On the other hand, we have so much that we can learn from each other. Silicon Valley is the beating heart of global innovation. The exponential revolution is happening here and it is driving big changes throughout
our industry.

Moore’s law is firmly in effect in the Satellite industry: from driving increased demand via digital data through to increasing the capability and reducing the cost of components. The innovations that are applied to satellite construction and data offerings are coming out of companies like Planet Labs and Chandah are stunning and truly game-changing. We have to be here. We are here.

Lou Zacharilla
True. We were the first truly global communication industry and, at the outset, the most innovative. We matured and, as you both seem to suggest, offer a network for companies throughout Northern California who want to build new business models to capture the unique accessibility technologies that we naturally bring.

How will the event that you are hosting at Hogan Lovells tie into our current “Better Satellite World” campaign, Randy? Do you think we will find interest for this campaign among the folks in Northern California? After all, they have only recently been part of SSPI’s mission.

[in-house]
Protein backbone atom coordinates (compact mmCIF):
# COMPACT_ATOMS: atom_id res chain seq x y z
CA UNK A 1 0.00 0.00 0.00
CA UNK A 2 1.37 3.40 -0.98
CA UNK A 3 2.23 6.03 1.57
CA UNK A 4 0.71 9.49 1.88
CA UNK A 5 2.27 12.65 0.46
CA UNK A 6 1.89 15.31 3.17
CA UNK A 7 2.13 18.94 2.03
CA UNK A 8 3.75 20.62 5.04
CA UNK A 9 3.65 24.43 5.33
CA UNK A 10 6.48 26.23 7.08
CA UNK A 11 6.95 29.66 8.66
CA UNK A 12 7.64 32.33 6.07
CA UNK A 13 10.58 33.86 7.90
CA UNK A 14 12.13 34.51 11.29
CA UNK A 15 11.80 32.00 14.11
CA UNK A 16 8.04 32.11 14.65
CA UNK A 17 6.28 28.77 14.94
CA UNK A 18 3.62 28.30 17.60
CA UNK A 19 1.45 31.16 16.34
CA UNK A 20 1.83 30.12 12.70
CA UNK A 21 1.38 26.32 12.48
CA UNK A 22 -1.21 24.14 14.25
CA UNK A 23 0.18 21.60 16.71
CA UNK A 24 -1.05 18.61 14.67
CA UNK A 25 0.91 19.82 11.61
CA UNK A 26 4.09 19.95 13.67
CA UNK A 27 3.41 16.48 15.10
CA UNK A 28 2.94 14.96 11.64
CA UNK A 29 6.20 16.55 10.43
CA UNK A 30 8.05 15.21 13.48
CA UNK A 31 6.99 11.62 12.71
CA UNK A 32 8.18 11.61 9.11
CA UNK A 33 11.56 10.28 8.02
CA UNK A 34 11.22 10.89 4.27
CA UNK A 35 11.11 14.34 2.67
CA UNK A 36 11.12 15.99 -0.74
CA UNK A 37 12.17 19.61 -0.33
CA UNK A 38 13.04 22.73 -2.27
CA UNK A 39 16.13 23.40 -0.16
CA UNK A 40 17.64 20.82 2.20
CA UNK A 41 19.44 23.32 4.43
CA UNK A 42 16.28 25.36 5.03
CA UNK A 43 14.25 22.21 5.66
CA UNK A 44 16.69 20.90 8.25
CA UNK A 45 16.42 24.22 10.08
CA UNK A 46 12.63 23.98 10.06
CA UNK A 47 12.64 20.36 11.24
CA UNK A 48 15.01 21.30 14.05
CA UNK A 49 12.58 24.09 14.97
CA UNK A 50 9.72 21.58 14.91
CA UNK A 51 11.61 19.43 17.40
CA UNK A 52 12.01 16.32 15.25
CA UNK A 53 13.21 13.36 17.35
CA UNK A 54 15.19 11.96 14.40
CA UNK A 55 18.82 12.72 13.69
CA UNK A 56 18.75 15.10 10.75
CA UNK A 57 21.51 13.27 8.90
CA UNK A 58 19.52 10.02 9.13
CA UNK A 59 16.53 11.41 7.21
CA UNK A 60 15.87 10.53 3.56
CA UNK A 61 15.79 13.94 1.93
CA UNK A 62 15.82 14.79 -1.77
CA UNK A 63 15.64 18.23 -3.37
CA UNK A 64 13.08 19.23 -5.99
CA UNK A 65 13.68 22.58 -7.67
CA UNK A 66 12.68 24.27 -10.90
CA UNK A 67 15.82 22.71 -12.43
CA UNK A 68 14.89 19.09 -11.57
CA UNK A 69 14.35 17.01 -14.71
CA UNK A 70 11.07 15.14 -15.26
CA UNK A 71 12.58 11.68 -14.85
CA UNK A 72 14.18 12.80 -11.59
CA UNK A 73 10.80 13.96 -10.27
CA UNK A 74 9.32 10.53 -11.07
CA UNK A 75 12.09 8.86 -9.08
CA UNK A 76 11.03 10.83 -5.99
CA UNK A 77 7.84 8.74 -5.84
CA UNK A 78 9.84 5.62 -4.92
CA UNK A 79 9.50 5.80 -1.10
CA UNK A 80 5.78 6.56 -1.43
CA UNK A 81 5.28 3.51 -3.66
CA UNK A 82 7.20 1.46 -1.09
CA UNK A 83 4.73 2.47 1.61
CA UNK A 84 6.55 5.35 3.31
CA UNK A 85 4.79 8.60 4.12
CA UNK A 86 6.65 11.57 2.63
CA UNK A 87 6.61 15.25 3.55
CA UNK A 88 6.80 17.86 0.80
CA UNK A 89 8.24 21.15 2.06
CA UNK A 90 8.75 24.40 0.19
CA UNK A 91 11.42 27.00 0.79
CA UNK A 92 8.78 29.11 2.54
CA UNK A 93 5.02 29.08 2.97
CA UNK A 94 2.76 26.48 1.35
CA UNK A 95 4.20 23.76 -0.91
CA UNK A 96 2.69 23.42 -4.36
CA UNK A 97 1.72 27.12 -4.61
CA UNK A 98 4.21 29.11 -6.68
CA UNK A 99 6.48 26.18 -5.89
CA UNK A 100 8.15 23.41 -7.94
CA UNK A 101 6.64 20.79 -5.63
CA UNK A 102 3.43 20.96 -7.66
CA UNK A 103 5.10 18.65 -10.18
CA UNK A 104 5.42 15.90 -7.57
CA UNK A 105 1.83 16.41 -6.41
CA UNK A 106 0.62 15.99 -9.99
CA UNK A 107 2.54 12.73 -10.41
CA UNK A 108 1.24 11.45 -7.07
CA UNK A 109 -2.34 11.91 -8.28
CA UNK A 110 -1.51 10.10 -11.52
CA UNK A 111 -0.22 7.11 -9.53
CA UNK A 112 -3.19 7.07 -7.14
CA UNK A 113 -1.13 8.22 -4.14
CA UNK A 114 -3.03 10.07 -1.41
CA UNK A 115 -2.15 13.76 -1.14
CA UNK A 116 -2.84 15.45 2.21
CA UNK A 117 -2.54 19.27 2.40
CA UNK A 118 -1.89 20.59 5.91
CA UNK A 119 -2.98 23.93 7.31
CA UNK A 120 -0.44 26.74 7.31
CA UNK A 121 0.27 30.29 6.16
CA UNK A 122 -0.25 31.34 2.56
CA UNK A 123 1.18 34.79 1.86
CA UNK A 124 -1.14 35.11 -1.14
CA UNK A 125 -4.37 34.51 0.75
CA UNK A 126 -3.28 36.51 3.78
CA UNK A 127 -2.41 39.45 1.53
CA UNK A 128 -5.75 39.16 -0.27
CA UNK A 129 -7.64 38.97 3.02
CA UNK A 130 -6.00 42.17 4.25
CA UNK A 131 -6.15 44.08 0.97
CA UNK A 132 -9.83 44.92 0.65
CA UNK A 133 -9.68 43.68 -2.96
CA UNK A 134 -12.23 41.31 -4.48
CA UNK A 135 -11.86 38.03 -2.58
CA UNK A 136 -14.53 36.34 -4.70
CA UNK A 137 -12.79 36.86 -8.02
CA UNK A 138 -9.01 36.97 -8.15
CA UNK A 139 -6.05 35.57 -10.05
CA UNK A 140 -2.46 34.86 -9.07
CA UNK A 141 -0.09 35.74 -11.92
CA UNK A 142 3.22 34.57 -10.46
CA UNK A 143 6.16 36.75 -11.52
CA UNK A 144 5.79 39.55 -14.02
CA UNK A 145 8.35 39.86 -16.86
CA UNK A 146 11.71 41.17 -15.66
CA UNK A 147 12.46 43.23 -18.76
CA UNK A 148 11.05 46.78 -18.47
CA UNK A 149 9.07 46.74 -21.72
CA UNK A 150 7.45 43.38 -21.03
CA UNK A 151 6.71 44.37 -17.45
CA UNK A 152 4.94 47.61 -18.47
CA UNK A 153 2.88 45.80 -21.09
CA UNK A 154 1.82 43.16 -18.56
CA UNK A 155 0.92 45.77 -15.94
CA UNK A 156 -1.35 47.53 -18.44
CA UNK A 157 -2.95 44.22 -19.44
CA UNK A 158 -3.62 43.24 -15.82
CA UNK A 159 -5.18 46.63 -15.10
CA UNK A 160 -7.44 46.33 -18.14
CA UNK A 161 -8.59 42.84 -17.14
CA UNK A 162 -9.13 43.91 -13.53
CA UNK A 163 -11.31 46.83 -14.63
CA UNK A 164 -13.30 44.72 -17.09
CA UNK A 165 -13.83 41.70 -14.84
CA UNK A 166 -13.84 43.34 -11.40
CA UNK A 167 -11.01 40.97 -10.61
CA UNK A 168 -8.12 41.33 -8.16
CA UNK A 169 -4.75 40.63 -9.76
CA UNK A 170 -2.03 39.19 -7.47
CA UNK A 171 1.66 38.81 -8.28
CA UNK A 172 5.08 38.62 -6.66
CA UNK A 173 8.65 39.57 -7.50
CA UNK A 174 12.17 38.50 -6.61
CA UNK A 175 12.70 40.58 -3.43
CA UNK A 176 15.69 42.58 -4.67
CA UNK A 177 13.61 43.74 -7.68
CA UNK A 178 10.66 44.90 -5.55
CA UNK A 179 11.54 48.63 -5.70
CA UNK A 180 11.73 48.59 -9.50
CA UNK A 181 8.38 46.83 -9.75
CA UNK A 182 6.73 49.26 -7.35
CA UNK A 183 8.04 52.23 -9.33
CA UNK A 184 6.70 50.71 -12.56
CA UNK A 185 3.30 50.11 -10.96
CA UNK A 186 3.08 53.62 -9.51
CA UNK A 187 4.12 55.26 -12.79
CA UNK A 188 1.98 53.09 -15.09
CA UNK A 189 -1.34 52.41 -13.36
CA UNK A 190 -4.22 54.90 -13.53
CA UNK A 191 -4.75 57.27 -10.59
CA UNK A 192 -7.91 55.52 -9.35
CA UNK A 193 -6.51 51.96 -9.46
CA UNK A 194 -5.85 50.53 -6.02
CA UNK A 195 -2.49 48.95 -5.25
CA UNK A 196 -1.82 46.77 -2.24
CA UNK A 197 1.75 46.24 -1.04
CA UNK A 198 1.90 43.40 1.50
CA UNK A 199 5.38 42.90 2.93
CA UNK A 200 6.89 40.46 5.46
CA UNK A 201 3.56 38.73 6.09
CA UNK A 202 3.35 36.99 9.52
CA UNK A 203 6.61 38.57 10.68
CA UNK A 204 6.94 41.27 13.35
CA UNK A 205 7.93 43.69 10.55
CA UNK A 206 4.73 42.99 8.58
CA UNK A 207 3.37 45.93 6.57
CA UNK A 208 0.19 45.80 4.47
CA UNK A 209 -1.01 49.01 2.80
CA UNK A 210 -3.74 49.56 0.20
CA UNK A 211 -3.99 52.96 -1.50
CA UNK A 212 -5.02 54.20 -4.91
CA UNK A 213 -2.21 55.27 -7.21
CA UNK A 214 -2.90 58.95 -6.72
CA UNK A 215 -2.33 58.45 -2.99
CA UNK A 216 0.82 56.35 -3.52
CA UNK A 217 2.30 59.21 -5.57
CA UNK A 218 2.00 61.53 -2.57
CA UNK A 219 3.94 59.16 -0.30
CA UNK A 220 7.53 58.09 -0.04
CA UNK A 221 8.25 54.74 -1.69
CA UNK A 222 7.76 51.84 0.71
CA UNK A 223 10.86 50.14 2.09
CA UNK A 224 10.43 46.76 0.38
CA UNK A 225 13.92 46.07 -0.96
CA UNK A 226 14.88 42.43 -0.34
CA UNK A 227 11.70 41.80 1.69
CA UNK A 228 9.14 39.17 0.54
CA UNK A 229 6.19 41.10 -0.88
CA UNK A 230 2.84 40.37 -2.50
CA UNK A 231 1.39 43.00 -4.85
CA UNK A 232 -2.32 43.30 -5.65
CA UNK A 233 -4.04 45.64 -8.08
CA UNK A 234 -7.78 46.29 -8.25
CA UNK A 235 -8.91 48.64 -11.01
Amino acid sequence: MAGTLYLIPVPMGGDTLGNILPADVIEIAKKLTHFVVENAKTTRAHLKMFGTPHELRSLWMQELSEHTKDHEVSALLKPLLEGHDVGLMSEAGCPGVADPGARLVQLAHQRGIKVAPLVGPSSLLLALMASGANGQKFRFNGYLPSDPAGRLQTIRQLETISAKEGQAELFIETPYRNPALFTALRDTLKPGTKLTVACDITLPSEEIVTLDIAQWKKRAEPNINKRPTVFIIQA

Randy Segal
While the styles and legacy of the Silicon Valley innovators may be different than those of the historical satellite participants, they are focused on the same goals: to improve the world through technology, to reach those places affected by natural disasters without warning, and to provide new models for education where education and medical alternatives are limited without e-learning or e-medicine.

Yes, the goal for Silicon Valley innovators is to help contribute to a “Better World” through innovation. They see space-based technology platforms as a means to an end, rather than a stand-alone industry. These entrepreneurs are different in that they exist in a world where angel and VC funding often drives success.

In addition, in the Silicon Valley economy, the business model and pricing for service may be quite different than in the case of a stand-alone space business. Rather, it is more of an extension of other service offerings. Some of these are transformative in terms of a societal benefit or outcome. 

Louis Zacharilla
Chris, you have always said that conversation and cooperation are the keys to raising the game of the industry and for accomplishing the goals that you are passionate about to deliver a better world, better education and overall economic improvement. Will this chapter help move that forward?

Chris Stott
Our entire industry needs to be here, learning, watching, and contributing. The establishment of this new SSPI chapter is timed to perfection with huge thanks to Hogan Lovells. We often forget that satellite has always been at the heart of Silicon Valley. It’s like coming home.

Where is the largest satellite manufacturer based? In Silicon Valley, in Palo Alto, Space System Loral. Lockheed Martin and many others are also in the Valley. The electronics and aerospace boom after World War II helped to lay the foundation of what Silicon Valley is today. We were there then and are still there today.

This is where we will learn from each other as our worlds again merge. Also, to make a better world you have to know how to navigate through the legal system. Satellite has plowed the proverbial field from Day One. Learn from us, we are here to help and to share knowledge.